Seriously, describing it doesn’t do it justice. Log out and try it for yourself.

            This is going to keep non-journal-based people away — and despite what a lot of LJ-based fandom thinks, fandom isn’t remotely restricted to journaling sites. The only way to make this inviting for people who aren’t comfortable on journals is to make it as open and accessible as possible; they need to at least be able to read casually without being forced to join — and having to log in to the site, even under Open ID, basically counts as having to join it — particularly when the thing they’re currently being forced to join is a non-related third-party site. (e.g., imagine if Fanlore had picked Yahoo groups as its platform, and while technically the posts were public, anyone who wasn’t specifically logged in to Yahoo itself with a Yahoo or Open ID had to confirm their desire to read each post at least twice. Same thing.)

            (Beyond which, there is nothing on any of those notices saying “hey, if you don’t want to see these warnings, get an account!” so there’s no reason for anyone coming in from outside to think “Oh, if I sign up for this service, I bet I won’t see this.” It simply looks like the most annoying service on the *planet*.)

          2. I forwarded this link to the mods of the Dreamwidth comm; someone will more than likely comment with a solution or workaround.

          3. Also — I agree that not all of fandom is based on journaling sites, but a Dreamwidth community the least spammy way to get to the largest number of people that is also easy for non-members to access and use.

          4. the age filter for the comm in general — I think we can probably do without it on the comm as a whole, but we’ll need to keep an eye out for individual posts that may require it.

            (And actually, Fanlore is age-limited — those under 13 cannot create an account under the ToS.)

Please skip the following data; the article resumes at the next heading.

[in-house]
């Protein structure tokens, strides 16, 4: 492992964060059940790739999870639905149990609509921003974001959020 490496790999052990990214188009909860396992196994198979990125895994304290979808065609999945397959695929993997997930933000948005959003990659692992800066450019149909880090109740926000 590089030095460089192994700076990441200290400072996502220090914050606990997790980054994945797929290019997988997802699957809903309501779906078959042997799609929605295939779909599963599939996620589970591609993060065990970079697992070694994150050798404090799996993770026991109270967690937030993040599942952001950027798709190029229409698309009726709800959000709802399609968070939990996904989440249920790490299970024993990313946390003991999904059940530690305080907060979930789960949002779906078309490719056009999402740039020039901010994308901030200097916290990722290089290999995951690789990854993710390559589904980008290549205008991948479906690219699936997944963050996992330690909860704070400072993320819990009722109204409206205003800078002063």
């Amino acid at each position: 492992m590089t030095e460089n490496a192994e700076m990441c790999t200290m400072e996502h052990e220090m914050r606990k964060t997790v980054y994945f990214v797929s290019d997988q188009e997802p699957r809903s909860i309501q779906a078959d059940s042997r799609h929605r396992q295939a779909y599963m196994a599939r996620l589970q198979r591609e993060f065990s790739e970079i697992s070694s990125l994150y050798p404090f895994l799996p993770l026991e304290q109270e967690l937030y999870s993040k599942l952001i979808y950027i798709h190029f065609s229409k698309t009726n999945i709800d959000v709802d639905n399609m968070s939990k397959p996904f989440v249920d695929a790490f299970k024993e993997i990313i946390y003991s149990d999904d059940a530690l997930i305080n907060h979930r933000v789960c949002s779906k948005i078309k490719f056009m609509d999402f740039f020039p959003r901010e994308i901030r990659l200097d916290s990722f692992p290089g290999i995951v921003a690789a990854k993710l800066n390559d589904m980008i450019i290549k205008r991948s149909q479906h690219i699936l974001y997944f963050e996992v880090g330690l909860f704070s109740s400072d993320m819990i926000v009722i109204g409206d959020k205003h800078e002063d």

5. Thank you! And sorry if I sounded cranky — I hadn’t had any food or caffeine yet, and was boggled at the level of restrictions; I had no idea that Dreamwidth was doing that.

            (And, yeah, sorry, I misspoke there — I meant not restricted for reading; anyone can see all of the content without needing to log in as over-13.)

          6. Thank you:) I didn’t explain it in such a lengthy fashion, because in my naivety I assumed people at Fanlore would know how their comm looked to “outsiders”. Apparently that was not the case, so I hope something can be done about it.

            I agree with many of the points you make! Despite of how my earlier posts may have come across, I’m not at all against journaling sites as a whole. I have my grudges with some fandoms being solely LJ-based (simply because I think journal sites are the worst choice for archiving fanfic), but I see the community factor, of course. The problem for me is a psychological one. If I want to participate in discussions about Fanlore, I apparently have to leave Fanlore, join a third-party site and discuss there. I don’t want to be forced into doing that. That’s my very personal reason.

            However, knowing that users are generally lazy, I think a site should be as open, as inclusive and as easy to access as possible to draw the people that aren’t there to begin with (and from the discussion further up it’s my impression that that’s the goal at the moment).

    2. I can see your point. However, I think that right now, the best way to promote the wiki is to go where the fans already are and outreach from there. DW was chosen over LJ because it is much more open to non-member commenters.

      But personally, I would love to someday be at the point where we could do your suggestion.

      (Disclaimer: I’m a member of the Communications Cmt, but speaking just for myself).

      1. Well, my absolute AOO dream feature would be a blog for every member. Nearly no archive has that and I think it could be really cool. I fear it may be too complicated, but a girl can dream, right?

  4. If anyone would like to join DW to use the Fanlore comm and needs a code, you can email me at lydiabell at dreamwidth dot org.